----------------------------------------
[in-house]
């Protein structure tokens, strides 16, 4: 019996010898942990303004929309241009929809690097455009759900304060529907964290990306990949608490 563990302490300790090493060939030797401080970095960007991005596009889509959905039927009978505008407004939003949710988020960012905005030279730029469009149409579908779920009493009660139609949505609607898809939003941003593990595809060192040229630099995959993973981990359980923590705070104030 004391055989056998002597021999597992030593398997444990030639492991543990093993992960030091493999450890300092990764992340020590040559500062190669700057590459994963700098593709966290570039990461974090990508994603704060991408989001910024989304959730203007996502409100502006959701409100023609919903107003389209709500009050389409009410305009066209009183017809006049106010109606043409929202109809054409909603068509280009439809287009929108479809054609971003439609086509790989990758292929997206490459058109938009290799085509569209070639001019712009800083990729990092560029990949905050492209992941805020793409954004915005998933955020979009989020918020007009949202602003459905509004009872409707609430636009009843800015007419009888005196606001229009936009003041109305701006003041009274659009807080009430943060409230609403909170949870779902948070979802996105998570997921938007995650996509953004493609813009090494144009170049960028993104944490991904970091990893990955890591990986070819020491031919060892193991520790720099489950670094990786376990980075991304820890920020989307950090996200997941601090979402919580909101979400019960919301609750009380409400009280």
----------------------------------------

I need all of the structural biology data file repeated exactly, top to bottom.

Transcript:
[in-house]
């Protein structure tokens, strides 16, 4: 019996010898942990303004929309241009929809690097455009759900304060529907964290990306990949608490 563990302490300790090493060939030797401080970095960007991005596009889509959905039927009978505008407004939003949710988020960012905005030279730029469009149409579908779920009493009660139609949505609607898809939003941003593990595809060192040229630099995959993973981990359980923590705070104030 004391055989056998002597021999597992030593398997444990030639492991543990093993992960030091493999450890300092990764992340020590040559500062190669700057590459994963700098593709966290570039990461974090990508994603704060991408989001910024989304959730203007996502409100502006959701409100023609919903107003389209709500009050389409009410305009066209009183017809006049106010109606043409929202109809054409909603068509280009439809287009929108479809054609971003439609086509790989990758292929997206490459058109938009290799085509569209070639001019712009800083990729990092560029990949905050492209992941805020793409954004915005998933955020979009989020918020007009949202602003459905509004009872409707609430636009009843800015007419009888005196606001229009936009003041109305701006003041009274659009807080009430943060409230609403909170949870779902948070979802996105998570997921938007995650996509953004493609813009090494144009170049960028993104944490991904970091990893990955890591990986070819020491031919060892193991520790720099489950670094990786376990980075991304820890920020989307950090996200997941601090979402919580909101979400019960919301609750009380409400009280």